Theme: Social Science & Policy Research Year: 2018
In 2015, the Australian Government funded a national project to monitor stigma
among people living with blood borne viruses and sexually transmitted infections as
part of the national monitoring project to meet the goals of the National BBV/STI
Strategies. This project measured experienced stigma (among people living with
HCV and people who inject drugs) and expressed stigma (among health workers
and the general public).
A “stigma indicator” was applied to four groups of participants via online surveys: (1)
people who live with HCV (n=108); (2) people who inject drugs (n=124); (3) a
representative sample of the Australian population (n=900); (4) a sample of health
Results: More than half of participants reported experiencing stigma within the last
12 months related to their injecting drug use (59%) or hepatitis C status (56%). 17%
of people who inject drugs reported that they ‘often’ or ‘always’ experienced stigma
or discrimination compared to 6% in relation to hepatitis C status.
Among the general public, 87% indicated that they would behave negatively toward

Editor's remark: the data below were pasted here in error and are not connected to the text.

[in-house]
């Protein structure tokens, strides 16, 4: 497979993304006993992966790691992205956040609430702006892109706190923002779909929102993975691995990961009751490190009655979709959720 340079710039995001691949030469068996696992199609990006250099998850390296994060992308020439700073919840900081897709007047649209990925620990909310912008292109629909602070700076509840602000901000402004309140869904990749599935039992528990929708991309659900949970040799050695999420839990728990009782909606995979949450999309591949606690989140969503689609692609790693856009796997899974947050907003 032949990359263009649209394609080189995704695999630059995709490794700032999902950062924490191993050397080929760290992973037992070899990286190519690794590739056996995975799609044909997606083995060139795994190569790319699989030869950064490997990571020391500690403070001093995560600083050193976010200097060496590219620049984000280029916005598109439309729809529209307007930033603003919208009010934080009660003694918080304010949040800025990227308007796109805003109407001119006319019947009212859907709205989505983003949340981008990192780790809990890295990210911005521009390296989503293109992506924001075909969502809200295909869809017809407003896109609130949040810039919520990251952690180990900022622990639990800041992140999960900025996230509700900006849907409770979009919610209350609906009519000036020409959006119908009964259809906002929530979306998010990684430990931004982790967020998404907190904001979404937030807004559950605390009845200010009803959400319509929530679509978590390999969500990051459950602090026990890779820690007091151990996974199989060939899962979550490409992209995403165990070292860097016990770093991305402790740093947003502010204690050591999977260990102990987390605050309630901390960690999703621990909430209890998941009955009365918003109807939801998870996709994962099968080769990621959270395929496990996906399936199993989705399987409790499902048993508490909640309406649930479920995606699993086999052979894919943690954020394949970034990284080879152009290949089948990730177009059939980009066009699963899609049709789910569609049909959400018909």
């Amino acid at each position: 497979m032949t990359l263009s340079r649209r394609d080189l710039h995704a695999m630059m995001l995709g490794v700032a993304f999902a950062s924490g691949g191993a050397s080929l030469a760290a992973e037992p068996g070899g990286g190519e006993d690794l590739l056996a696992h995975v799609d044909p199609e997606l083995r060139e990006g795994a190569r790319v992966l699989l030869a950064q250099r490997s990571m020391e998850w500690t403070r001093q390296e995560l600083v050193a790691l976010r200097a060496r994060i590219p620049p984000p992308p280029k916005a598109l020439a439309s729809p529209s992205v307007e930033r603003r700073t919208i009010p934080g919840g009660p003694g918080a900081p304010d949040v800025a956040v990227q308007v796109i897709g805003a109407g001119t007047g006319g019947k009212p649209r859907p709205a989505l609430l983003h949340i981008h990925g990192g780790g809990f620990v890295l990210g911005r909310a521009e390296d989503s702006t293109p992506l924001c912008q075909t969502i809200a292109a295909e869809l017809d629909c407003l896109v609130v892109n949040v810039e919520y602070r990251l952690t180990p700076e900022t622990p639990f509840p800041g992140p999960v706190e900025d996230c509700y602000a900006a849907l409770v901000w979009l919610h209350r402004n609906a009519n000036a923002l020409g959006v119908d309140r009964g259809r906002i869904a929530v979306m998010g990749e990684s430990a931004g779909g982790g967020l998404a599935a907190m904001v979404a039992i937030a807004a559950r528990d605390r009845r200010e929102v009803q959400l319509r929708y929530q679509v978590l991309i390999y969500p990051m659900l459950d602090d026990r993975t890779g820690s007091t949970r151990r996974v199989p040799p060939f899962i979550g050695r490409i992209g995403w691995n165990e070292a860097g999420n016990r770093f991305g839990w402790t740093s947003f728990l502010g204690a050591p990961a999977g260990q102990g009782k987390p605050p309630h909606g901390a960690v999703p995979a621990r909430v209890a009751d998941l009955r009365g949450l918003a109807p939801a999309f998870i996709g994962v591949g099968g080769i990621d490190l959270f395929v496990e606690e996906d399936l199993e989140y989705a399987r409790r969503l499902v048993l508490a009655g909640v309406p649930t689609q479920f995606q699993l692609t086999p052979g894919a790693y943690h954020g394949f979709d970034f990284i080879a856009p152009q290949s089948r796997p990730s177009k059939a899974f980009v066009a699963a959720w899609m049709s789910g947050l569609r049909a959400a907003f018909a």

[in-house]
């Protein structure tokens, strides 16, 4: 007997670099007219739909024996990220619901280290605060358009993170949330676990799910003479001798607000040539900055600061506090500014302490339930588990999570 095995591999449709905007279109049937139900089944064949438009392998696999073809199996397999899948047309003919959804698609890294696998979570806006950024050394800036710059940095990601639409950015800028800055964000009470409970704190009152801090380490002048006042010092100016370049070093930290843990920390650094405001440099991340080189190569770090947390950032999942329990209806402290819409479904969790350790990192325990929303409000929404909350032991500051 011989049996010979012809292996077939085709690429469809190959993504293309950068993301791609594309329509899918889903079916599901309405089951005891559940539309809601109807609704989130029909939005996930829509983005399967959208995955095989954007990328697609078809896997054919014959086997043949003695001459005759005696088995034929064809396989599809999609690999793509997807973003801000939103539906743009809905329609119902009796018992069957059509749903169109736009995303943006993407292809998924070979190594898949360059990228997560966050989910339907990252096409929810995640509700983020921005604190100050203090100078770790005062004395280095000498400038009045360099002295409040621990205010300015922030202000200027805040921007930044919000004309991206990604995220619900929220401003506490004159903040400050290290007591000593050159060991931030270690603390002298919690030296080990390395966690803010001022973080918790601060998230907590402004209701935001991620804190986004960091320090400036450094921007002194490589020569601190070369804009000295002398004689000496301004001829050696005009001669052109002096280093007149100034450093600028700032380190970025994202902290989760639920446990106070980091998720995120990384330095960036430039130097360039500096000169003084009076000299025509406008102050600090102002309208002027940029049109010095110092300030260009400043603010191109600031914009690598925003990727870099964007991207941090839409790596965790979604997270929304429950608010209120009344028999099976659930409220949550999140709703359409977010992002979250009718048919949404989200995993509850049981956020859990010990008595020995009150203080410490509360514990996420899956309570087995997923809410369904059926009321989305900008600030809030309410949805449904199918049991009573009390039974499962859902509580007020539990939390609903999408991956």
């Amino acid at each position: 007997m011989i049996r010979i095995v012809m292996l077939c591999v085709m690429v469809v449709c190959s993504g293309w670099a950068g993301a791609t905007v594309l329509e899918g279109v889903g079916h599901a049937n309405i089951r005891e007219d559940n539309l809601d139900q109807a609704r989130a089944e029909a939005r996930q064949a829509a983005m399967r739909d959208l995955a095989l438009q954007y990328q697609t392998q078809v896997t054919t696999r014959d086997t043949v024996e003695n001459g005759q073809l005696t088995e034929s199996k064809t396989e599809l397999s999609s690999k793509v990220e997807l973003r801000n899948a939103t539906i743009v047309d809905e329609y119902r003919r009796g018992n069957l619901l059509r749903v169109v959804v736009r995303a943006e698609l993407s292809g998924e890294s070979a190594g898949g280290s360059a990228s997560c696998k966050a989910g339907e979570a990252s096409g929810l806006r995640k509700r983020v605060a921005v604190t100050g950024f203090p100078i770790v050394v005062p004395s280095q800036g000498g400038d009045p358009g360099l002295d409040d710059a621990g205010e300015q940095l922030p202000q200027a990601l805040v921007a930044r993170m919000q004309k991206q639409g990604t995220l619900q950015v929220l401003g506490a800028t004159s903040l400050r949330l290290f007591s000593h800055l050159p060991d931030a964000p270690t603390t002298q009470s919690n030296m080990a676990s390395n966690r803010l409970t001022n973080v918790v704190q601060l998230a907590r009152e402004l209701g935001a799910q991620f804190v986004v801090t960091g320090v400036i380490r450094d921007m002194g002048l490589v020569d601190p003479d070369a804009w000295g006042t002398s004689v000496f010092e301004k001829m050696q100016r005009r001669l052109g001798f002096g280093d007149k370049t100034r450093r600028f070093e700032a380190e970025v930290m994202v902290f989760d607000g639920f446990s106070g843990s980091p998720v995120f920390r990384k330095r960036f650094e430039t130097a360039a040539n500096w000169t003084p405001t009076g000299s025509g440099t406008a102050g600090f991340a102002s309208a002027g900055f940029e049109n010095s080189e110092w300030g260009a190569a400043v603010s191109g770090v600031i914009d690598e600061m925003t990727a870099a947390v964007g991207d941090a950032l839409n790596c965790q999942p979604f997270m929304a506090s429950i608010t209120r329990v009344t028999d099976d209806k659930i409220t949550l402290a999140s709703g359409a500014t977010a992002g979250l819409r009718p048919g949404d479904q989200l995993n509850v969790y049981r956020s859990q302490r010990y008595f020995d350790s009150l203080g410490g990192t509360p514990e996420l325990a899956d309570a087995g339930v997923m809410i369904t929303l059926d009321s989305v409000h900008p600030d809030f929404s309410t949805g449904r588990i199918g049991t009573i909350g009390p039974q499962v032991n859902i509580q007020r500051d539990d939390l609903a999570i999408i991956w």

someone who injected drugs and 66% indicated the same for people living with
While health workers reported infrequent instances of discrimination against people
with any of the attributes listed, discrimination against people who inject drugs was
more common than any other group (35%). Nearly half (43%) of health workers did
not feel stigmatised because of the area in which they were employed, though 36%
reported ‘sometimes’ or ‘often’ feeling stigmatised.
Stigma remains a salient experience and a critical barrier to treatment access and
ongoing care for affected communities, despite the availability of “better” HCV
treatments. These results will be discussed in relation to the key strategies from the
literature regarding stigma reduction interventions.
Disclosure of Interest Statement: None to report.